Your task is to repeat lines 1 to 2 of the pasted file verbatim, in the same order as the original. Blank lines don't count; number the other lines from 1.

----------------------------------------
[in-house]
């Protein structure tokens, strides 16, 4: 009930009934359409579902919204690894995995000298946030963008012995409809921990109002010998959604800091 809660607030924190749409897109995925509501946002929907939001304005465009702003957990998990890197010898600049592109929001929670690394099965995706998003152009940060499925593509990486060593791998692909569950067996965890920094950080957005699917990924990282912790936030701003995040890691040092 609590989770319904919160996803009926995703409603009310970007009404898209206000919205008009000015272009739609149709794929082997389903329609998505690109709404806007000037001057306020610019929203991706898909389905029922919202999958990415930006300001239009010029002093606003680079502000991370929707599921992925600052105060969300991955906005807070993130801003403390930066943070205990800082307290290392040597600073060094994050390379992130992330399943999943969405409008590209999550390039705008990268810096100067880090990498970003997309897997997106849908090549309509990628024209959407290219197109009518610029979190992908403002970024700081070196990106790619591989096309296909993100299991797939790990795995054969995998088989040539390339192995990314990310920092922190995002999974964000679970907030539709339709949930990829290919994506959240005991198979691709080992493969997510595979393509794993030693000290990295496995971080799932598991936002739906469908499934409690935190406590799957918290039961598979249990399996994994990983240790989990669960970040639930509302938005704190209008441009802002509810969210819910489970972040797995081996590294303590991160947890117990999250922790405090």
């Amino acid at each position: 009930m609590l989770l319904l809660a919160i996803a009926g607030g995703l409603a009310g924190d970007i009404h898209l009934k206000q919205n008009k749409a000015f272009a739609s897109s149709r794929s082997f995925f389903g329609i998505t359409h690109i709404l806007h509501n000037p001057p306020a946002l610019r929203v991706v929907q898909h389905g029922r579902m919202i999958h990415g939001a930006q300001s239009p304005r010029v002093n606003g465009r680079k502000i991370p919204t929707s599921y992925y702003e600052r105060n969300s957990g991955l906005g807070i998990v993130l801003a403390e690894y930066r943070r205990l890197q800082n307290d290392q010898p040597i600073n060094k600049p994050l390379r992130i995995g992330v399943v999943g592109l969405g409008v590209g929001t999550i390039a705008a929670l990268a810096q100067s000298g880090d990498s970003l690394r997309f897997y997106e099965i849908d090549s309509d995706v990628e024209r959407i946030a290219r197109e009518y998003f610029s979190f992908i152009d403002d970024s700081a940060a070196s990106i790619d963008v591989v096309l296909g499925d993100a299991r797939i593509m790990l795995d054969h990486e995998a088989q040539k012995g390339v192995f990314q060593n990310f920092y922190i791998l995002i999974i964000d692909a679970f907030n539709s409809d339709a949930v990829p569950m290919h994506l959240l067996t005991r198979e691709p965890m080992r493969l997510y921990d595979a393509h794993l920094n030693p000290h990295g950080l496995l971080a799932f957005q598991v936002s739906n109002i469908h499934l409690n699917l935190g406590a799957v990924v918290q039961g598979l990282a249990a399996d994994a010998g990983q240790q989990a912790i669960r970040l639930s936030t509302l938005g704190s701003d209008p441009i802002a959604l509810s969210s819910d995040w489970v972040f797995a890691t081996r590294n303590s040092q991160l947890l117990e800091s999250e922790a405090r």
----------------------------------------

[in-house]
């Protein structure tokens, strides 16, 4: 009930009934359409579902919204690894995995000298946030963008012995409809921990109002010998959604800091 809660607030924190749409897109995925509501946002929907939001304005465009702003957990998990890197010898600049592109929001929670690394099965995706998003152009940060499925593509990486060593791998692909569950067996965890920094950080957005699917990924990282912790936030701003995040890691040092 609590989770319904919160996803009926995703409603009310970007009404898209206000919205008009000015272009739609149709794929082997389903329609998505690109709404806007000037001057306020610019929203991706898909389905029922919202999958990415930006300001239009010029002093606003680079502000991370929707599921992925600052105060969300991955906005807070993130801003403390930066943070205990800082307290290392040597600073060094994050390379992130992330399943999943969405409008590209999550390039705008990268810096100067880090990498970003997309897997997106849908090549309509990628024209959407290219197109009518610029979190992908403002970024700081070196990106790619591989096309296909993100299991797939790990795995054969995998088989040539390339192995990314990310920092922190995002999974964000679970907030539709339709949930990829290919994506959240005991198979691709080992493969997510595979393509794993030693000290990295496995971080799932598991936002739906469908499934409690935190406590799957918290039961598979249990399996994994990983240790989990669960970040639930509302938005704190209008441009802002509810969210819910489970972040797995081996590294303590991160947890117990999250922790405090």